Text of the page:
Texas courts recognize that a person with a power of attorney owes the principal (the person who gave the power of attorney) a fiduciary duty. The holder of the power of attorney owes her principal a high duty of good faith, fair dealing, honest performance, and strict accountability.

When the fiduciary receives an alleged gift from the principal, the fiduciary has an extremely high burden to show that the gift was in the best interest of the principal. The courts have observed that the fiduciary relationship cast upon the profiting fiduciary the burden of showing the fairness of the transactions. By accepting both the role of fiduciary and gifts from the principal, the agent consents to have her conduct measured by a higher standard of loyalty.

In one case, the fiduciary never acted under her power of attorney. Therefore, she claimed, she did not have to meet the high burden of a fiduciary to prove that the gifts she received from the principal were in the best interest of the principal. The court rejected these arguments. The court found that the holder of the power of attorney owed the principal a fiduciary duty based solely on the power of attorney whether or not it was ever exercised. This finding placed the burden on the holder to prove the transfer of the principal's property to her was fair and in the best interest of the principal.

The violation of the duty that a holder of a power of attorney owes to the principal can result in a felony conviction. In one case, the facts were as follows: "Grace added Tyler as a signatory on her bank accounts, and executed a durable power of attorney naming Tyler as her "agent (attorney-in-fact)." The power of attorney gave Tyler power over all of Grace's assets." Tyler later misapplied the funds under her control by using some for her personal debts.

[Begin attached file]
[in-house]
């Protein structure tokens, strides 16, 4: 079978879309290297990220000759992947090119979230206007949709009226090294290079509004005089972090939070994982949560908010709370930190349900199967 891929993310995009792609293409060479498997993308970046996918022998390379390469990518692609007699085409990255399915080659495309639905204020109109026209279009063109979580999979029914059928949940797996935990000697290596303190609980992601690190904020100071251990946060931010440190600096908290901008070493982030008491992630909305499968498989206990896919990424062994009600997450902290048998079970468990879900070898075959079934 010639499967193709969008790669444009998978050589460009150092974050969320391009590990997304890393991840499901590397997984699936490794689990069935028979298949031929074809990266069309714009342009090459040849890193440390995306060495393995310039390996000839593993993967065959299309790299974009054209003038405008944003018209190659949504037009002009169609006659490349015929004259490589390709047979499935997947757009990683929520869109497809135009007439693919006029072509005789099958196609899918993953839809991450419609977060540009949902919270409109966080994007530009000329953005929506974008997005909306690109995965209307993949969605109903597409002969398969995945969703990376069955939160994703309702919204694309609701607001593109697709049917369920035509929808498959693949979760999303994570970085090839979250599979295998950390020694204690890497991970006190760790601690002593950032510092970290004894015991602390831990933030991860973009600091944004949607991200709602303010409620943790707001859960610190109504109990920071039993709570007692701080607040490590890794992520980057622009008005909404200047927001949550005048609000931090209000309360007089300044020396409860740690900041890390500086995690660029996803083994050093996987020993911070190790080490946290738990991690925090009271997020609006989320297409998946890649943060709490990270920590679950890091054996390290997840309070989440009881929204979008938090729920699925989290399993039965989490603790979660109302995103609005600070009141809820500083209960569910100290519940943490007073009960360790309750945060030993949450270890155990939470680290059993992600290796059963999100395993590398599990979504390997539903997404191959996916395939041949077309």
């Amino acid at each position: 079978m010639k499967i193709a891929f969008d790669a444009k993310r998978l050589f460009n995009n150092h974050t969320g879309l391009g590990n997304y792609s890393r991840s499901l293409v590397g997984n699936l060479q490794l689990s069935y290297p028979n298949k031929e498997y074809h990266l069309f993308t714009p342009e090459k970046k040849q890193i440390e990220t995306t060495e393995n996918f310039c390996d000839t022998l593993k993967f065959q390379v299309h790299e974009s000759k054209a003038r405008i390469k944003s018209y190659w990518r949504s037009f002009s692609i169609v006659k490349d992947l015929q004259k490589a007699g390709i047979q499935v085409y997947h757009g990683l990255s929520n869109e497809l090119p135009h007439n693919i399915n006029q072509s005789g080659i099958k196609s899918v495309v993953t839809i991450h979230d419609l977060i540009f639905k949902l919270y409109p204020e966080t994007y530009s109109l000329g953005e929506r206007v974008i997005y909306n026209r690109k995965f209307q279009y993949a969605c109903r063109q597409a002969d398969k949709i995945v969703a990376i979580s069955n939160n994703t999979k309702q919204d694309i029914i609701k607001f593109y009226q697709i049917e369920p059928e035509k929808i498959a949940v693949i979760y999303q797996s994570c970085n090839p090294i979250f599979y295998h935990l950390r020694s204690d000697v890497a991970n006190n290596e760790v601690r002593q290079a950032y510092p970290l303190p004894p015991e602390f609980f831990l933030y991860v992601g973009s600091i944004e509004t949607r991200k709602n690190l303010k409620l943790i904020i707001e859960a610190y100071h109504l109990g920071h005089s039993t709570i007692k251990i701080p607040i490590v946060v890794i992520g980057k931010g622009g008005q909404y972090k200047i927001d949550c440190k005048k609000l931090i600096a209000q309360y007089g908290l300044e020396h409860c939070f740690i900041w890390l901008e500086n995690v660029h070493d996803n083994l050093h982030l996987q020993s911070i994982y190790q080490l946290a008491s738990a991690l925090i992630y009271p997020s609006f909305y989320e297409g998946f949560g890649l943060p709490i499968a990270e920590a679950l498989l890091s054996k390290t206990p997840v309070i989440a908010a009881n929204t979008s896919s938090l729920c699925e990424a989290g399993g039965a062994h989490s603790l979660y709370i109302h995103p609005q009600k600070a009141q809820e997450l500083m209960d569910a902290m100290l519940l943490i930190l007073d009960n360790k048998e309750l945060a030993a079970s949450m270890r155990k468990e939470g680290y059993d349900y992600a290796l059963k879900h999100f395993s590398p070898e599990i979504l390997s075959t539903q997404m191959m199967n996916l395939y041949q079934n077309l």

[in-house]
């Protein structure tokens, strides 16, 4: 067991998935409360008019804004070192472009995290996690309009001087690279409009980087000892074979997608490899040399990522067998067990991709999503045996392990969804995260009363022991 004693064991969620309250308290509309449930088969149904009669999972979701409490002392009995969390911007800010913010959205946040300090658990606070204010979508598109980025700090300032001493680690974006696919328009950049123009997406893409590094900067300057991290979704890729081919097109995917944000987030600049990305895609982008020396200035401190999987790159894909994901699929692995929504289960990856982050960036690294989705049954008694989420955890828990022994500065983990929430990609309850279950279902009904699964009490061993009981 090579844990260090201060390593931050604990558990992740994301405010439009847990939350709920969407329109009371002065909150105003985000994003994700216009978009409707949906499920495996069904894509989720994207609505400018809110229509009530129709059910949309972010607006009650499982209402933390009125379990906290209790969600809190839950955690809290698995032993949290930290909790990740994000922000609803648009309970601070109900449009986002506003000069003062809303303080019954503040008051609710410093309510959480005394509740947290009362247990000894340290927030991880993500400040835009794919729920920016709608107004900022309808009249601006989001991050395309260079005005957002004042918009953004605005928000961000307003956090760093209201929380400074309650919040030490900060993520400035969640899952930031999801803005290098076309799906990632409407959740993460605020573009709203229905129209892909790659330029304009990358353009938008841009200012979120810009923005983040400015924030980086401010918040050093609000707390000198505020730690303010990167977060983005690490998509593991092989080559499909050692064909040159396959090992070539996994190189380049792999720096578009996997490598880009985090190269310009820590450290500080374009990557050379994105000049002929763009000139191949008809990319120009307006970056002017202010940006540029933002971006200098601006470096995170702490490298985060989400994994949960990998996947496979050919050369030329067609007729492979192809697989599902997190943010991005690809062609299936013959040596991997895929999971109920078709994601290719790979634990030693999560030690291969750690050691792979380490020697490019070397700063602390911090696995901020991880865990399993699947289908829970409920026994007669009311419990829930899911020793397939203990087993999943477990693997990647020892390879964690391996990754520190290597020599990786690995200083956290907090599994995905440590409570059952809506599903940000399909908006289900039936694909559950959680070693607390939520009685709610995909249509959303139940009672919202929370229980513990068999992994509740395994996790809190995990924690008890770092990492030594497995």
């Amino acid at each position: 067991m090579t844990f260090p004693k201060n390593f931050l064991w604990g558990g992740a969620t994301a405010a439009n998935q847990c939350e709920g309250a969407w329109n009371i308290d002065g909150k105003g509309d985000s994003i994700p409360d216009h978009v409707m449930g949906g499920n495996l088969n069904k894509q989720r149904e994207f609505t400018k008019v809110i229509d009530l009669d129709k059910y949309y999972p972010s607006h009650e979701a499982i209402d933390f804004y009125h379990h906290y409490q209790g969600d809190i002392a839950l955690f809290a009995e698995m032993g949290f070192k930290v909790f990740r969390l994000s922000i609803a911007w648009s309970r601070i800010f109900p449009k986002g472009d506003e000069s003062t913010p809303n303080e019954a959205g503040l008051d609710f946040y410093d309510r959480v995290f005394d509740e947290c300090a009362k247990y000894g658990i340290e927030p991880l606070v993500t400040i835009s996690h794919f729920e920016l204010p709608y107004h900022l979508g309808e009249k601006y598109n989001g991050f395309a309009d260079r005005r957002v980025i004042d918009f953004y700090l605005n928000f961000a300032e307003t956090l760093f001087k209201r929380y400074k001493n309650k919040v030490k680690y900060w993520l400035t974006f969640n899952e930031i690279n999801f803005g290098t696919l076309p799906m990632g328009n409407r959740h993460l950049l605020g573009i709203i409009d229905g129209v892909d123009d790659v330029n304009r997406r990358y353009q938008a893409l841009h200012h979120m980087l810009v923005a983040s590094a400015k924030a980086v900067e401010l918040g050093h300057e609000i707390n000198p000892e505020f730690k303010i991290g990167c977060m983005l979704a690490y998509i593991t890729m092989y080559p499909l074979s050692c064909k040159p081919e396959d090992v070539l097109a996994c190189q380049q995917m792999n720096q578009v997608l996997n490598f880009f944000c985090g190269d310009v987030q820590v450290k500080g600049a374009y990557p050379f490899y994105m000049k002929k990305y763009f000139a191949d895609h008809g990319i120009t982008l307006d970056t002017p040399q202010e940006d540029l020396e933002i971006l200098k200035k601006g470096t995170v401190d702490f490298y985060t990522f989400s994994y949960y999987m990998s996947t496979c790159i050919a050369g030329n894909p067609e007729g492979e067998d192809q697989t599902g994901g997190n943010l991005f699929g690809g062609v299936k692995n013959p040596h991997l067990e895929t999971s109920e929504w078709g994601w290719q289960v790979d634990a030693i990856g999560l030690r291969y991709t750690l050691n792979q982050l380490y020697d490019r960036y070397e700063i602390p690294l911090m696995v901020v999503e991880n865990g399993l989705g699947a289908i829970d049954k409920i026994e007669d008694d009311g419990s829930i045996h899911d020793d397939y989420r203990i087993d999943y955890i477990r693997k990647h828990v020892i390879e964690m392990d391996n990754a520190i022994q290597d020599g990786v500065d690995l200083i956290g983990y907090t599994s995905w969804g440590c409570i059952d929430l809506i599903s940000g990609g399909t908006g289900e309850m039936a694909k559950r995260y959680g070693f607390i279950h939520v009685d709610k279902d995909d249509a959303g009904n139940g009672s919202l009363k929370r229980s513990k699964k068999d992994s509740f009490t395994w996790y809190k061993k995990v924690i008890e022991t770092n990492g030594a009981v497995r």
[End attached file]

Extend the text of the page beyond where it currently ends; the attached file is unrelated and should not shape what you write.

The criminal law in question, §32.45 of the Texas Penal Code says: "A person commits an offense if he intentionally, knowingly, or recklessly misapplies property he holds as a fiduciary or property of a financial institution in a manner that involves substantial risk of loss to the owner of the property or to a person for whose benefit the property is held." Tyler claimed that she had no formal trustee relationship with Grace, and therefore a fiduciary relationship "may not have" existed. In ruling that the existence of the power of attorney alone created the fiduciary relationship, the court upheld her conviction.

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Robert Ray is the Editor and owner of this site. Board Certified, Personal Injury Trial Law — Texas Board of Legal Specialization.

We handle cases throughout Texas. Our principal office is in Tyler, Texas.

Robert Ray, Texas inheritance attorney.Click here to email us or to go to the contact form if you want to contact us about a Texas inheritance dispute.

Robert Ray is Board Certified

Robert Ray is the Editor and owner of this site. Board Certified, Personal Injury Trial Law — Texas Board of Legal Specialization.

We handle cases throughout Texas. Our principal office is in Tyler, Texas.

Robert Ray, Texas inheritance attorney.Click here to email us or to go to the contact form if you want to contact us about a Texas inheritance dispute.

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